When Johann Gutenberg's printing press began churning out Bibles in the 15th century, the new technology helped usher in a new era of religion in Europe.

Nearly 600 years later, some think that increasingly popular Web logs — the Internet's version of personal journals, pamphleteering and issue forums all wrapped in one — combined with traditional religious beliefs could once again take people on a new, uncharted course.

In what appears to be a first of its kind, a small evangelical Christian college in Southern California on Thursday will open the God Blog Convention, a conference on Christian blogging.

Matt Anderson, a 23-year-old educator who works for Biola University (search), is coordinating the God Blog Convention. He said one of the goals of the conference is to see whether God, Christian-oriented blogging and politics are a good marriage, and if so, how they should match up.

"The advantage of blogging is that anyone can do it and you can reach a lot more people," Anderson said. "What ends up happening is the level of dialogue about particular issues goes up."

Some who have been following the trend of blogging say the fact that Christians — already a powerful political force — are wading into the world of blogging could mean a major change in the political landscape if their efforts take hold.

"It's tailor-made for that group," said Carol Darr, director of George Washington University's Institute for Politics, Democracy and the Internet.

Darr said blogs can be used to increase religious contacts among like-minded individuals and strengthen the social bonds among religious groups.

In terms of the strength of the group as a political force, Christian bloggers don't just talk religion. They spend much of their time discussing current politics, including the nomination of White House counsel Harriet Miers (search) to succeed Supreme Court Justice Sandra Day O'Connor (search), abortion, intelligent design, the use of "under God" in the classroom and where the Ten Commandments should or shouldn't be placed, among other topics.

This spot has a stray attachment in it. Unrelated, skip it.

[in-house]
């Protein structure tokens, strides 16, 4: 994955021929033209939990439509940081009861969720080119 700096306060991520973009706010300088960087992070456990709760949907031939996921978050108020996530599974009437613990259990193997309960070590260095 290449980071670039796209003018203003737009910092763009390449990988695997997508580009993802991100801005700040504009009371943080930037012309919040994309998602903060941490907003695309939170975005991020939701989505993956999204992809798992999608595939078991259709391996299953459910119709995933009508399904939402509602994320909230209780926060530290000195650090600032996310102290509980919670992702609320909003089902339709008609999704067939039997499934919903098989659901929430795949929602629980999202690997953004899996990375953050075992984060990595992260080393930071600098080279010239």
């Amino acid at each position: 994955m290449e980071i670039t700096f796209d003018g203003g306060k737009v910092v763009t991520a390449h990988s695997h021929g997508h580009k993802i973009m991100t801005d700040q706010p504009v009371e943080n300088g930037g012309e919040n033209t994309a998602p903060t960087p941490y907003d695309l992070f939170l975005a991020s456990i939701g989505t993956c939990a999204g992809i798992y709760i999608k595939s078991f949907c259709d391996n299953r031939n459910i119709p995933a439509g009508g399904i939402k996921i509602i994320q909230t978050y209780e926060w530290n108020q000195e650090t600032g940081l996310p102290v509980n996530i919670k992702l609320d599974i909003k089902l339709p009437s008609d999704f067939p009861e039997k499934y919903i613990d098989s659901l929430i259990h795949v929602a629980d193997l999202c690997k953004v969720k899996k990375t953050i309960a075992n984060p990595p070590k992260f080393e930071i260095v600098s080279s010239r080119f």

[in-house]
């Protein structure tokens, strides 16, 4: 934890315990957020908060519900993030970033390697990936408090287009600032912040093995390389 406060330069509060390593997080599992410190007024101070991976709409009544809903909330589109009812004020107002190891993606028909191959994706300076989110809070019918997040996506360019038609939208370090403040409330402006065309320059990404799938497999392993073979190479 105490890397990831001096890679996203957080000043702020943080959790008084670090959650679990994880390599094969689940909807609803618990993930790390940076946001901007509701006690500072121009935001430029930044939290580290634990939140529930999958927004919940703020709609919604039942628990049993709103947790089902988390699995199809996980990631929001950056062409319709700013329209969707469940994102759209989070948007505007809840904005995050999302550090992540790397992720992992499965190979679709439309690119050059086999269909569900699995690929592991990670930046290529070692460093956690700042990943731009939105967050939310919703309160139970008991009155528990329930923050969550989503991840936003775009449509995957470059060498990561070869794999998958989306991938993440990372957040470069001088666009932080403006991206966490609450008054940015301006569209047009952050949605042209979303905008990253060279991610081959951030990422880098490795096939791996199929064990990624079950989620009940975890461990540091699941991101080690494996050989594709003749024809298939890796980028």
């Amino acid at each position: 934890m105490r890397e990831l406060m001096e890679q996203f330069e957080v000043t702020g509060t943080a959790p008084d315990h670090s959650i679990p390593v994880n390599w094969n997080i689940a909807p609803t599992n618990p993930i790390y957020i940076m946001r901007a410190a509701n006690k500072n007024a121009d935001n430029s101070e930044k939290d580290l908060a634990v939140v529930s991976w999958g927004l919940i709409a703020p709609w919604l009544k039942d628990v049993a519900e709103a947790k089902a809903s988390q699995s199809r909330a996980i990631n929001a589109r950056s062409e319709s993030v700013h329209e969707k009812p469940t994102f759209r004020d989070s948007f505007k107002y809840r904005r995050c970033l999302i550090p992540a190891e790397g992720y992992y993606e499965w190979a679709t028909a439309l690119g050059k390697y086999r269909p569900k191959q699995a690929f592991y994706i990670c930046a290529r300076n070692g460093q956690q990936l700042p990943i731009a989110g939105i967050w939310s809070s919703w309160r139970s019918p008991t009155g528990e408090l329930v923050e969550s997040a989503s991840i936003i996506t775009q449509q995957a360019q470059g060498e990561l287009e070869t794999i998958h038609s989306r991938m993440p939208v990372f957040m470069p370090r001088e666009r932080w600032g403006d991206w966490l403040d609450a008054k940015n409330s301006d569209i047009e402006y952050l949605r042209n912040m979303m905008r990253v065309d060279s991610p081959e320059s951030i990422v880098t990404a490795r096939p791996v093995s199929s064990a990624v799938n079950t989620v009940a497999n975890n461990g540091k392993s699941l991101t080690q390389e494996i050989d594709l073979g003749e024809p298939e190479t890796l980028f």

But while blogging is generally considered a simple form of Web communication, the emerging movement of God-blogging is looking for a clearer definition of itself and what path it should take.

"That's kind of what everyone would like to know," Anderson said.

Blogging's popularity is no doubt on a rapid rise, although it hasn't yet taken hold over the vast majority of Internet users.

By the end of 2004, 8 million U.S. adults — 7 percent of adults who use the Internet — reported having created a blog, according to a study by the Pew Internet & American Life Project.

The same study estimated that some 32 million Internet users reported reading a blog, which represented more than double the amount from less than a year before. Other studies have estimated the number of blogs at anywhere from 15 million to more than 30 million.

Anyone with access to the Internet can host or read a blog, and generally the host or group of hosts posts regular thoughts on anything ranging from their pet's diet to current political discussions. Some of the most popular blogs offer insights and sometimes sourced information on politics and current affairs.

The universe of religious bloggers is much smaller than the most popular sites, which can get as many as 5 million page views a week. Religious blogs represent Islamic, Jewish, Buddhist and Christian faiths, but the most popular Christian-oriented blogs find themselves counting their readers in the tens and hundreds of thousands, not millions.

Henry Copeland, founder of Blogads.com, which sells advertising space specifically on blogs, said he believes that the world of blogging — often referred to as the blogosphere — is trending toward smaller, more focused groups, and with a group like Christian bloggers trying to coordinate itself, the community could become a more formidable political force.